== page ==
“Starlicide has worked well in other countries in the eradication of the invasive birds. The poison is only designed to eradicate invasive birds and there are no secondary deaths resulting afterwards. The poison is expensive and we have since done a proposal for funding to eradicate the birds,” Jackson said.
By the time the government banned the importation and use of the poison, population of Indian House Crows had been controlled down to six birds in Watamu and between 25 and 30 birds in Malindi.
According to the Centre for Agriculture and Bioscience International (CABI), the invasive birds have since established populations in 24 countries outside their native range. They have also been documented in 23 other countries in which they are yet to become established.
The organisation noted that House Crows have a history of ruling over urban areas before spreading further into human settlements, harassing native species and acting as carriers of human and animal diseases as they rummage dumping sites.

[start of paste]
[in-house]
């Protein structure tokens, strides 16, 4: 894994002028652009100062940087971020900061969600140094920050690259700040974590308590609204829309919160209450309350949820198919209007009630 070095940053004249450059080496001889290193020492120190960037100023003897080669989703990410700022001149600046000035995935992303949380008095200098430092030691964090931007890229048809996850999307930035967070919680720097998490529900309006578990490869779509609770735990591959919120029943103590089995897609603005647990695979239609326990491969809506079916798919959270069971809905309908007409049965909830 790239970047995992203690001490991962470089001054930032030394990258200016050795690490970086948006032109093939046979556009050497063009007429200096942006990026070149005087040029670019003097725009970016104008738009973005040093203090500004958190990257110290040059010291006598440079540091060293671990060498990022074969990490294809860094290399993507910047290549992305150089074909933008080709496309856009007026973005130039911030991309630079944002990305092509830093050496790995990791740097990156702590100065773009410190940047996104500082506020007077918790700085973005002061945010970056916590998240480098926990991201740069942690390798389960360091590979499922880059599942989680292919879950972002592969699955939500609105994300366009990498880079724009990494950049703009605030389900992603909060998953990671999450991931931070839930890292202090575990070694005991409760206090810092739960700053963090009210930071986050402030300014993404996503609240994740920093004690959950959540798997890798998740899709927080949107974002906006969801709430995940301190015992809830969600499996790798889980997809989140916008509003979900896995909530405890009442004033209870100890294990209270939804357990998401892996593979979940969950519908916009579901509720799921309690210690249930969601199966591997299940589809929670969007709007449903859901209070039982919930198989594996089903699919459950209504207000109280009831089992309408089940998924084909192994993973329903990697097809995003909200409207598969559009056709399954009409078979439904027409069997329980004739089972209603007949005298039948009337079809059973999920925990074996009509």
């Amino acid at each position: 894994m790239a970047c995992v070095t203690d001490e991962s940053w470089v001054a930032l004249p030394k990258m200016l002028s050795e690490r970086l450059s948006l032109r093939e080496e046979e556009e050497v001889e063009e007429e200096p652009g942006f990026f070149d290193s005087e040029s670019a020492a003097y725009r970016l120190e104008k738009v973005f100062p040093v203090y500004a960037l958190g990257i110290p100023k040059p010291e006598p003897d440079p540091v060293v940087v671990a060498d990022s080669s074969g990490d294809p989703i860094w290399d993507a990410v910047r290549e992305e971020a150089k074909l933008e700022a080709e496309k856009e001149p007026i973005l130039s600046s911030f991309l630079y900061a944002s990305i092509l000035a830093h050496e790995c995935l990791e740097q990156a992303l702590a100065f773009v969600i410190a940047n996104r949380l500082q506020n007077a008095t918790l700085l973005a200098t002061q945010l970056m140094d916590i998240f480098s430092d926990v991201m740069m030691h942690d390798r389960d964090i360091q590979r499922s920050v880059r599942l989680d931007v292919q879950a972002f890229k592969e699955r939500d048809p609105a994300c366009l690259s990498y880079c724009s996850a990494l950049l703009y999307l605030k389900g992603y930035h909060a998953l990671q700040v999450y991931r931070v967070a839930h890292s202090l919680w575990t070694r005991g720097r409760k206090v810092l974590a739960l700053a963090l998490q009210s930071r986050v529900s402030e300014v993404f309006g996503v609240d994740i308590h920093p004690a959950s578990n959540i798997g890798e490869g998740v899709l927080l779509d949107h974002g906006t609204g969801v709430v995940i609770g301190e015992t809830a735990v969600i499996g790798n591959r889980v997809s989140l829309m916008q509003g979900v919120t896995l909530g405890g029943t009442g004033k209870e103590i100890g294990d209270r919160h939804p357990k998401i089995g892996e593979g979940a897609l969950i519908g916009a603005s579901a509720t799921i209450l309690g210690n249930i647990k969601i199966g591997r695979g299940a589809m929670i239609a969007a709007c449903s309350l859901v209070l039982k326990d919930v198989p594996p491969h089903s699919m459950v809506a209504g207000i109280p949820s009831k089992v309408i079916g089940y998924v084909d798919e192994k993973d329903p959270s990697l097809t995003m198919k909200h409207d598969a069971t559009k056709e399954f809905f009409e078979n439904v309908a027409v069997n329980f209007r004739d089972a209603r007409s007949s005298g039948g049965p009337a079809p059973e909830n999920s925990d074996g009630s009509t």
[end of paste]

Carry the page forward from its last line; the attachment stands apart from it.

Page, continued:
CABI noted that though Starlicide has been widely used to eliminate House Crows in several countries with success, funds are often a limiting factor as with the Kenyan case.
“Use of Starlicide has proven highly successful in House Crow control where populations are large, but such programmes in Kenya and Tanzania have been halted due to funding problems and lack of access to Starlicide,” CABI noted.
Other options that have been employed by the locals in eradicating the bird included trapping, nest destruction during the breeding season as well as shooting. Long-standing restrictions on the importation of Starlicide and a failure to reduce garbage availability, according to Jackson, has resulted in the increasing populations with rising concerns that they might soon be spreading to other towns.
The current strategy, Jackson said, is to prevent the Indian House Crows from spreading to other towns and cities like Nairobi, where they will be hard to control.